Kim Jong-un urges 'warm climate of reconciliation and dialogue' with South Korea as Olympics boost diplomacy

World

North Korean leader Kim Jong-un urged a continued “warm climate of reconciliation and dialogue” after speaking with emissaries who had visited South Korea.

The comments, relayed via North Korean state media, offer the latest glimmer of diplomatic progress as Pyongyang uses the Winter Olympics to advance rare dialogue with its southern neighbour. Mr Kim was quoted saying both countries were driven by “Winter Olympics as a momentum”.

Athletes from both the two Koreas marched under a united flag at the start of the games in Pyeongchang, South Korea, and Mr Kim’s sister Kim Yo-jong met with South Korean President Moon Jae-in — the first time a member of the Kim dynasty is known to have entered South Korea since the Korean War cleaved the peninsula into two countries.

That meeting produced an invitation from Ms Kim for Mr Moon to visit Pyongyang, offering another chance for a breakthrough.

Mr Kim expressed “satisfaction” over the exchange, according to state media.

Those complimentary words contrasted sharply with the rhetoric emanating from Pyongyang over the last several months.

North Korea has threatened to obliterate Asian neighbours and to strike American territory as it has lobbed a series of intercontinental ballistic missiles, tests of military hardware that have rattled the world and brought United Nations sanctions.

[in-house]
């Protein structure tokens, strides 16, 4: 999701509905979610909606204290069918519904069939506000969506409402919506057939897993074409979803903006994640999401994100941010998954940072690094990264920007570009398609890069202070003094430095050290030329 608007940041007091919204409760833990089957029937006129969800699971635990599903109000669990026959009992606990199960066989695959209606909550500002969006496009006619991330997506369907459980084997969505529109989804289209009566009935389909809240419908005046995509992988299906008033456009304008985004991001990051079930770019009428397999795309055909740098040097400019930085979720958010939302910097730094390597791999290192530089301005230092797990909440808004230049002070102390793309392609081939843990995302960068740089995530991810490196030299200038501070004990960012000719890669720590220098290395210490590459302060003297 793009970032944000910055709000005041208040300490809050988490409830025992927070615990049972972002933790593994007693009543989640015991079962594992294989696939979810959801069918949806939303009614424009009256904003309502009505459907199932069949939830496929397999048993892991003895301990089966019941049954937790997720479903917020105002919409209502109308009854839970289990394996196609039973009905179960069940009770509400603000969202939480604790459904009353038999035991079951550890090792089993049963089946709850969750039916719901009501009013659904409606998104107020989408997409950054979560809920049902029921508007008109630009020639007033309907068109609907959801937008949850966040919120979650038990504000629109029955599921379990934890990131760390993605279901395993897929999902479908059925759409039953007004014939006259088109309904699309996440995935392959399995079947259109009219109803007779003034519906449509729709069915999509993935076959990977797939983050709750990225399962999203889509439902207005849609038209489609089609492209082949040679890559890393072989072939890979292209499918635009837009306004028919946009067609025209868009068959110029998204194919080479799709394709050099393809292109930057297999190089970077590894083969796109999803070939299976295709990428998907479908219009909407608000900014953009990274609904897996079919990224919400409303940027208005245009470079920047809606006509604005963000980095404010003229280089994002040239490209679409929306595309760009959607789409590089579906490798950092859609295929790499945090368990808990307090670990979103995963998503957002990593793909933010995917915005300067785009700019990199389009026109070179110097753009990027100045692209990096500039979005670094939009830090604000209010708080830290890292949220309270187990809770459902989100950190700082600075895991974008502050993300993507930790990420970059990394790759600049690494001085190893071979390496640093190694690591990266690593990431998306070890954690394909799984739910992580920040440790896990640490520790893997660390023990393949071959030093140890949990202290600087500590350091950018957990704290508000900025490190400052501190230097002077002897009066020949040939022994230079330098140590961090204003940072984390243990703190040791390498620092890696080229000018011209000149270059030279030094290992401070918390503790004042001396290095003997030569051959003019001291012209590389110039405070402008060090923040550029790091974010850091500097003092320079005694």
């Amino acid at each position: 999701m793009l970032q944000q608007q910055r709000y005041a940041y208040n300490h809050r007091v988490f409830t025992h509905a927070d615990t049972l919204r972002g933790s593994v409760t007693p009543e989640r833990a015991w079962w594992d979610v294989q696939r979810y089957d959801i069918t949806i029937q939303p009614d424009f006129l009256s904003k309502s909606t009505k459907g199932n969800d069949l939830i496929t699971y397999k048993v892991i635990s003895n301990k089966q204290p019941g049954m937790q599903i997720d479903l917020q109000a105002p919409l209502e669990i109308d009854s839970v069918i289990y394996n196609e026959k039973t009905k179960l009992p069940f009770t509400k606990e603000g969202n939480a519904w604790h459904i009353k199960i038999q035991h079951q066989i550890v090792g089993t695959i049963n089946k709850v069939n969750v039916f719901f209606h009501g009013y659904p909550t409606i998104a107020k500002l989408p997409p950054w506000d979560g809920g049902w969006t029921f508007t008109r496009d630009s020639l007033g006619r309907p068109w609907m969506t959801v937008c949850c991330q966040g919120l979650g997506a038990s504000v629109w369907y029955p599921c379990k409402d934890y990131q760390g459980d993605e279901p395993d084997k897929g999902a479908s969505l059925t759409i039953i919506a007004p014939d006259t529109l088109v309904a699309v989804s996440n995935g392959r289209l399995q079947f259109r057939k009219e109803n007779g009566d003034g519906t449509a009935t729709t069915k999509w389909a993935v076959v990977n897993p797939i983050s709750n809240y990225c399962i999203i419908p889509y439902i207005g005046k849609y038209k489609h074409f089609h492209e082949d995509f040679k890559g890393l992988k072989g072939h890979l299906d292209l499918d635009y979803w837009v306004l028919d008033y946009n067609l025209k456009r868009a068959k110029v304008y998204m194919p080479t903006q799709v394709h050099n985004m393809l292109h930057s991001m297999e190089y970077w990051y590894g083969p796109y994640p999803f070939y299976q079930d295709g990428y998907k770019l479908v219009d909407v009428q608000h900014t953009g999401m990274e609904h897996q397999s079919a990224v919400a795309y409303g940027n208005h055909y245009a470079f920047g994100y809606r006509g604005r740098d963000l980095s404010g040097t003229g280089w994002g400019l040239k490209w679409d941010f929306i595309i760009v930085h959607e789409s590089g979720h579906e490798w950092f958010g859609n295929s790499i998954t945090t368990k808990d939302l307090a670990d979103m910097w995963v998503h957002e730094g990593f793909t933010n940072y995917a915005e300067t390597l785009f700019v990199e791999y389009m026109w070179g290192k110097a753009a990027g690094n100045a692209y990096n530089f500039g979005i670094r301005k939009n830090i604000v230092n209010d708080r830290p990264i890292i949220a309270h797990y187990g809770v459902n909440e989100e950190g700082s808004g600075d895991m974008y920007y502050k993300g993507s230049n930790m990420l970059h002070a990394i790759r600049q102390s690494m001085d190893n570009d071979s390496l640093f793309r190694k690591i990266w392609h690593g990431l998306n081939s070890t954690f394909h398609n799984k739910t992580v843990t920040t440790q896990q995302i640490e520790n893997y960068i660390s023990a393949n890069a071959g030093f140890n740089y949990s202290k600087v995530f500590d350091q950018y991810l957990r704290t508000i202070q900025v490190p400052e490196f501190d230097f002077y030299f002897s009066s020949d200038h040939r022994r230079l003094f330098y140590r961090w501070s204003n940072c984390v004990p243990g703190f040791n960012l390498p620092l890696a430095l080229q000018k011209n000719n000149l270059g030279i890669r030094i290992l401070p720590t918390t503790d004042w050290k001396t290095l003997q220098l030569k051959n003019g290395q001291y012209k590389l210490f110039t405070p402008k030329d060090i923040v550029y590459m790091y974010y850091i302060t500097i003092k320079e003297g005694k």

While Mr Moon has expressed hopefulness about North Korea’s recent gestures, consistent with the pro-reconciliation platform that he campaigned on, the Trump administration has been more muted.

Vice President Mike Pence has made a point of calling attention to Pyongyang’s human rights record, blasting North Korea as “the most tyrannical and oppressive regime on the planet” and saying the country would not be allowed to “hide behind the Olympic banner the reality that they enslave their people and threaten the wider region”. He did not interact with Ms Kim.

Kim Jong-un’s sister attends Winter Olympics in South Korea

But Mr Pence also embraced the notion of holding talks with North Korea.

“No pressure comes off until they are actually doing something that the alliance believes represents a meaningful step toward denuclearisation,” Mr Pence said, according to the Washington Post. “So the maximum pressure campaign is going to continue and intensify. But if you want to talk, we’ll talk”.

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